Meet Marty Paradine, SCMT Professor

SCMT Professor Marty Paradine takes a break outdoors

'Buildings and the built environment are a major aspect of some of the greatest sustainability challenges of our time'

Q: What is your education and background?

A:  My education is as follows:

  • B.Sci. in Mechanical Engineering (University of Manitoba)
  • M.Sci. in Renewable Energy (Carl von Ossietzky University of Oldenburg, Germany)
  • MBA (Blekinge Institute of Technology, Sweden)
  • Certified Energy Manager (Association of Energy Engineers)
  • Professional Engineer (APEGBC)

I have worked in the mining, oil and gas industries as an engineer and operations manager, before moving into my area of passion - sustainability and the built environment. I then acted as an energy consultant and have worked for the past eight years in municipal government: Fort St. John, B.C., as a Sustainability Manager and in Valleyview, Alberta, as a Chief Administrative Officer (Town Manager).

Q: What are your areas of interest?

A: My primary personal interests include cooking, fermenting things, guitar and music composition. I also enjoy martial arts and nearly all outdoor activities (running, kayaking, climbing, among others). I am further interested in Paleolithic principles and hunter/gather lifestyle elements in an effort to merge the best of these primal human habits with our modern advances and lifestyle. Some related hobbies I have include bow hunting, natural movement coaching/MovNat trainer, permaculture design, nutrigenomics and human longevity research.

Professionally, I am intrigued by sustainability issues at the community level and in how the built environment and municipal infrastructure relate to greater social, cultural and health outcomes.

Q: When did you know you had found your discipline?

A: My interest in this area originally stemmed from living on a farm and experiencing the value of closed-loop agriculture systems, our role as good stewards of the natural environment and how important these systems are to human and animal health. As an engineer, I was concerned with the deficiency of interdisciplinary approaches in engineering, typically resulting in too much reductionism in the employed approaches to complex sustainability issues. I began to see the need for a “whole systems” approach to optimization; particularly with buildings.

However, I ultimately knew I had found my discipline when I was reading the book “Natural Capitalism” in a trailer, avoiding the -47C outside temperature, smelling like fracking fluid, on an oil and gas lease near Fox Creek, Alberta.

Q: Why did you choose to work at Okanagan College?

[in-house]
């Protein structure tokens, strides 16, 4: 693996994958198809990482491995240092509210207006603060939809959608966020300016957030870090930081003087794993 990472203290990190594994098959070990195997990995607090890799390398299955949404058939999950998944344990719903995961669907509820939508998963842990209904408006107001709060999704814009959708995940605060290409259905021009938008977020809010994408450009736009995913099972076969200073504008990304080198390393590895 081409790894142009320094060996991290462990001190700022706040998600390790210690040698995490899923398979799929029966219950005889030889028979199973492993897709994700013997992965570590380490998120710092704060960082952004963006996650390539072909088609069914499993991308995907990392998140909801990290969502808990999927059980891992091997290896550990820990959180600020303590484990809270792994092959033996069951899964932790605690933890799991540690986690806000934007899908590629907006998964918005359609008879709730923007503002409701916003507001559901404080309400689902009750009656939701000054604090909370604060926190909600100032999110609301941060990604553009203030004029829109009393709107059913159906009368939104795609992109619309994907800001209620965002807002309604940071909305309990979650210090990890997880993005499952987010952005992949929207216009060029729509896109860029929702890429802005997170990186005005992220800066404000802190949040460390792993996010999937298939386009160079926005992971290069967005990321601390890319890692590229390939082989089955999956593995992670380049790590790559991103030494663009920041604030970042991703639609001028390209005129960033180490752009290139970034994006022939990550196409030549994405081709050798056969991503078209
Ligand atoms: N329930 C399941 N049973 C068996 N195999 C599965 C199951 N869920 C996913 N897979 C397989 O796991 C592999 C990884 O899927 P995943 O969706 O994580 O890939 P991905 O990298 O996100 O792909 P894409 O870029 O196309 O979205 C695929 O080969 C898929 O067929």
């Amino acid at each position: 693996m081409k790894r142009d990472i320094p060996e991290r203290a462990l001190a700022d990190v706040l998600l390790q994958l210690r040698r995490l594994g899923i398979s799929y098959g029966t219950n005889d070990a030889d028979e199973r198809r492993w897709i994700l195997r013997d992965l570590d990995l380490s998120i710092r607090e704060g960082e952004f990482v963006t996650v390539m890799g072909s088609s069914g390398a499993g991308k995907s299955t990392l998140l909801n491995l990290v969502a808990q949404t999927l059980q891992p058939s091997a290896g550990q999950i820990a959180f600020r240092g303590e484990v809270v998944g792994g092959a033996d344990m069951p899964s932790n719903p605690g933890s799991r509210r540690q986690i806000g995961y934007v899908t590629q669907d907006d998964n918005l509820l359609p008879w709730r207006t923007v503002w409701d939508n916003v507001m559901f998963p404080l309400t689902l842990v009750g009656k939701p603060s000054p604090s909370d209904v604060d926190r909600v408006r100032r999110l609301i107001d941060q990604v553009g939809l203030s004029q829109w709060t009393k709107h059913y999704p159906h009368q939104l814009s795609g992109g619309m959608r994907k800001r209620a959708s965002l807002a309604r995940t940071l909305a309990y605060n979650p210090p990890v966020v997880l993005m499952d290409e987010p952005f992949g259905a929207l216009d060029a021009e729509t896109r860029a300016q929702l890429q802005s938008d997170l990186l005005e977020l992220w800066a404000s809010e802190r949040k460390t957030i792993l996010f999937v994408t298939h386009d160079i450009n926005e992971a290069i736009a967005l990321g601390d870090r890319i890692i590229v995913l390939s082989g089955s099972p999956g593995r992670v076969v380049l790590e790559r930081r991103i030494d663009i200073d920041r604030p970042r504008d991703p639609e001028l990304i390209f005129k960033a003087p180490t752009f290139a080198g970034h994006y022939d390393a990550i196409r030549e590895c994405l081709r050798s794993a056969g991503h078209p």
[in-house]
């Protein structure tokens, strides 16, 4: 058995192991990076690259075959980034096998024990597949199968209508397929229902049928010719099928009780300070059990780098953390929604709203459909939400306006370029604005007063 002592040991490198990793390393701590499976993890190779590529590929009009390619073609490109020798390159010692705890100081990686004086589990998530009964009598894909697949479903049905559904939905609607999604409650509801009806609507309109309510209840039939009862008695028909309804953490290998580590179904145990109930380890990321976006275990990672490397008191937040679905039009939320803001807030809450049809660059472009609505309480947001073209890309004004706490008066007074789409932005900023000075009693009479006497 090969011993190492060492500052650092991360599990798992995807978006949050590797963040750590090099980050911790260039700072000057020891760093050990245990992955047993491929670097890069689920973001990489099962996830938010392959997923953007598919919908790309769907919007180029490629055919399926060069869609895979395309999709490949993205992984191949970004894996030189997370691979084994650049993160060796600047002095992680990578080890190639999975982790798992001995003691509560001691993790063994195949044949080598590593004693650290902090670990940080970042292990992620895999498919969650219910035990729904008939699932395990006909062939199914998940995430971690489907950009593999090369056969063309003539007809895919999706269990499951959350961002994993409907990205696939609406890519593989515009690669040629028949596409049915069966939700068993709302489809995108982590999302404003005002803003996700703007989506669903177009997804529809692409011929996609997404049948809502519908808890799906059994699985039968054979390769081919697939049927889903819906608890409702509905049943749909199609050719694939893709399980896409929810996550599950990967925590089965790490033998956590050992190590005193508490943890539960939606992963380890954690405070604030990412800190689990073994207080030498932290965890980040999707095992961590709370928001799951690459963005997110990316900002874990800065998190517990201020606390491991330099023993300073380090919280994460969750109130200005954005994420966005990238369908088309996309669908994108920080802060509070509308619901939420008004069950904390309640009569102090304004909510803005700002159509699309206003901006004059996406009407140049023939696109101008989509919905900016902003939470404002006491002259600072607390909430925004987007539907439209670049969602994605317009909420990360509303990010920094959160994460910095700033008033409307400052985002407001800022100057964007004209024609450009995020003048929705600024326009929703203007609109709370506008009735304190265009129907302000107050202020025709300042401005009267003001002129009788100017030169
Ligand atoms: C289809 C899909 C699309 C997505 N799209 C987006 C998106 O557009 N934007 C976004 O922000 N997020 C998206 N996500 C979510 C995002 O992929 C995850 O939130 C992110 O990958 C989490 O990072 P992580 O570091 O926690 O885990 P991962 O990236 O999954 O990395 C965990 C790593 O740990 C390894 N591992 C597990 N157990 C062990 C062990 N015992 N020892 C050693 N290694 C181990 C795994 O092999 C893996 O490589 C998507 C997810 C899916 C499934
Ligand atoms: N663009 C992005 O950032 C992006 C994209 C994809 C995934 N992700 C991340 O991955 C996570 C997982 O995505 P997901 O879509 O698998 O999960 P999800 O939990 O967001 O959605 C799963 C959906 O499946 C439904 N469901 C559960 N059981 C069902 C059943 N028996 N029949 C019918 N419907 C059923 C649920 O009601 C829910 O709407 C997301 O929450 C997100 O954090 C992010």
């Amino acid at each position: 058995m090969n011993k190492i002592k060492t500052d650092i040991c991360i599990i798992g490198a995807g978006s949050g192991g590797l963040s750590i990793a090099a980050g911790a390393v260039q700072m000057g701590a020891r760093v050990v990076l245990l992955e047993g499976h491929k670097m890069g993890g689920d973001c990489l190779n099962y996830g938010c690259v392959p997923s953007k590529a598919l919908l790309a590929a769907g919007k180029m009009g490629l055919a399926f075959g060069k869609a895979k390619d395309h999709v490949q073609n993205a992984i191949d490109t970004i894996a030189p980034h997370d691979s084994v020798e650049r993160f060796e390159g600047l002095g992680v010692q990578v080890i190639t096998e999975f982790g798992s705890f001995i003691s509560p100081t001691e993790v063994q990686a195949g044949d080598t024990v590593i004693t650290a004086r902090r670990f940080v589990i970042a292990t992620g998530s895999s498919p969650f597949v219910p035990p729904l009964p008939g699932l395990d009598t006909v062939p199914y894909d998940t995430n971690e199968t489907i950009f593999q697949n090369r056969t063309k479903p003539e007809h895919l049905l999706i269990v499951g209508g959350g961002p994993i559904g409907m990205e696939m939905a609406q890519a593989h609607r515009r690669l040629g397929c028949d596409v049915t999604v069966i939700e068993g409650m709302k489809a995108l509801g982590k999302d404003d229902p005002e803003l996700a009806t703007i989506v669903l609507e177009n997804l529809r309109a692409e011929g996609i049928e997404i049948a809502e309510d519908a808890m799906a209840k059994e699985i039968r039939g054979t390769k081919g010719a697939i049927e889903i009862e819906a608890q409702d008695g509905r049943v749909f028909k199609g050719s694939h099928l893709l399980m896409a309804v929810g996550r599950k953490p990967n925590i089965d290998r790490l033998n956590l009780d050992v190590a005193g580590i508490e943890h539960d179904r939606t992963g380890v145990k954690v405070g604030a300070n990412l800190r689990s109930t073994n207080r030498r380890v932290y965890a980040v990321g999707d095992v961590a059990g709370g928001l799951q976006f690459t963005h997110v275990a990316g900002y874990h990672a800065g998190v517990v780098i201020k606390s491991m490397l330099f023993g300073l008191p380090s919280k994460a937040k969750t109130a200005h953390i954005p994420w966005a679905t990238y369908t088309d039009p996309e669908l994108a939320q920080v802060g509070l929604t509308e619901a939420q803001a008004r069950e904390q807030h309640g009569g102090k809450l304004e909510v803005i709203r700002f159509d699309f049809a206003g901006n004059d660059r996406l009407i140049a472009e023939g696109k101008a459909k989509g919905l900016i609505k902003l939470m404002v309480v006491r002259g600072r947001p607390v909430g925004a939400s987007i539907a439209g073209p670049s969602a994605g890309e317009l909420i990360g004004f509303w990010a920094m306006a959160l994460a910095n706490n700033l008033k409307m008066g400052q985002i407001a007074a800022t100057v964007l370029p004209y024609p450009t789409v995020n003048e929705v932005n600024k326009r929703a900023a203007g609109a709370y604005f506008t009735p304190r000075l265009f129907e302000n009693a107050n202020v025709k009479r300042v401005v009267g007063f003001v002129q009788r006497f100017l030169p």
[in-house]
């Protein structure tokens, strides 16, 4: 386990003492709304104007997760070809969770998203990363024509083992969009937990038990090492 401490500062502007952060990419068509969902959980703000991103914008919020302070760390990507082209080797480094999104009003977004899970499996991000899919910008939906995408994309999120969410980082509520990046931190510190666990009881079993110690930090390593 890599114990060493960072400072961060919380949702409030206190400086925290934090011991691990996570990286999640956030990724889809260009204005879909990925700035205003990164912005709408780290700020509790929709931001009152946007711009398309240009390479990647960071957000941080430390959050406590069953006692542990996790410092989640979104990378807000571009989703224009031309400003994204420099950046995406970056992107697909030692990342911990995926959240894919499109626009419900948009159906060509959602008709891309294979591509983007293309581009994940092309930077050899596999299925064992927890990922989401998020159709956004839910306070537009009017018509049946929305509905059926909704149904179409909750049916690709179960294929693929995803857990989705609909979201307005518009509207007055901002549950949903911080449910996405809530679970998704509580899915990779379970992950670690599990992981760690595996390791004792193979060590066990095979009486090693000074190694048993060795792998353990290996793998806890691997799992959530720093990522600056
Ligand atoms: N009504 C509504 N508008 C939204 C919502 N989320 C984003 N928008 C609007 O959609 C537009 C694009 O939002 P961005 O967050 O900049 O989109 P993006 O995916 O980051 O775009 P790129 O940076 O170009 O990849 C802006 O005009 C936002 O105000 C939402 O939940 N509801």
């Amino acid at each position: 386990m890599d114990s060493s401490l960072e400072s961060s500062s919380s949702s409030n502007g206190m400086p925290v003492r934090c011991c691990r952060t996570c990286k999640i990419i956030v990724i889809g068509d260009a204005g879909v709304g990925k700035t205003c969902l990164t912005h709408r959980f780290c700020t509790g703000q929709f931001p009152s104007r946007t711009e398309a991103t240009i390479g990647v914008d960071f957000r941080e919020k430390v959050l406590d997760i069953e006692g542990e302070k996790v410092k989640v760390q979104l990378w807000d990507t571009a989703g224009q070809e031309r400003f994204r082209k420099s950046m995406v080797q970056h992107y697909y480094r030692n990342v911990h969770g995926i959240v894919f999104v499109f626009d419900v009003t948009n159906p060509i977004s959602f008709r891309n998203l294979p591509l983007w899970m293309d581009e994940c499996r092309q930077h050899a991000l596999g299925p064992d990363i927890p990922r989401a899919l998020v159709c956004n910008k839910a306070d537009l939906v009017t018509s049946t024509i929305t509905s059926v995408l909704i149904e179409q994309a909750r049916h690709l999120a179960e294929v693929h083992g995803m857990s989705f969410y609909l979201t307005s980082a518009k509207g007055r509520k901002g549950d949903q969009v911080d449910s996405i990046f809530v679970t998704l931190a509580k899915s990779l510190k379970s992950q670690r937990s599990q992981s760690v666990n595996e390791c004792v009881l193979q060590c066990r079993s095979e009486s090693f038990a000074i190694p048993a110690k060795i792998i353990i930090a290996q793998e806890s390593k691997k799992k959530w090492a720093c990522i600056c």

A:  Honestly, it was due to the novelty of the SCMT program.  SCMT is the first post-secondary offering I have seen that provides nearly all the necessary pieces, in an integrated and cohesive manner, to properly tackle sustainable buildings and transform the built environment.  Consequently, I threw my name in for consideration, as I thought it would be a privilege to be part of such a relevant and robust program.

Q: What do you like most about the work you do?

A:  Learning from our diverse students whom come from many different backgrounds, countries and demographics.

Q: What advice do you have for new students?

A:  It is not all about grades. It is about learning, and what you retain to benefit you in life and your professional career.  Even if your academic experience feels fleeting, you will have learned how to be a better leaner and how to think more holistically and critically.  This will make you a better person and professional.  Accordingly, trust yourself, have confidence, be decisive, and embrace the unknown and uncomfortable.  We are defined by discomfort, adversity, and failure; but I know you will succeed or learn.

Q: Why do you think people should study SCMT?

A:  Buildings and the built environment are a major aspect of some of the greatest sustainability challenges of our time.  Human well-being is contingent on healthy, resilient, efficient, and comforting buildings.  Notwithstanding, realizing sustainable buildings is complex, and the inertia of detrimental approaches and unrestrained development is immense.  SCMT trains the next generation of practitioners with multidisciplinary thinking and integrated approaches to effectively develop ‘whole system’ solutions, and assert influence in reforming the construction industry. 

Q: If you could go back in time, is there anything you would do differently?

A:  No.  I own my decisions and appreciate all experiences.  We are the culmination of our environment, education and experiences.  I live in the present, with an eye to the future.

Q: Where are you the happiest?

A:  Beyond being with family, animals or in nature, I would say when I am alone with my breath in a 205F cedar-scent-filled sauna.

Q: If you ran the world?

A:  I would relinquish GDP as the primary economic indicator and measure of human progress.  It would be replaced with a well-being accounting model that measures all "capital" of importance to economic, ecological and social sustainability – financial capital, human capital, social capital, natural capital and built capital.  Moreover, currency/money as our means to carryout out transactions and discern wealth would be superseded by a new approach akin to bartering but with a modern twist.  A genuine wealth wallet would be built with self-validating block chain technology so that humans can exchange any assets of value – money, knowledge, time, material goods, food, information, skills, among others – in an effort to increase personal well-being and greater socioeconomic wealth.

Published By Public Affairs on December 9, 2020


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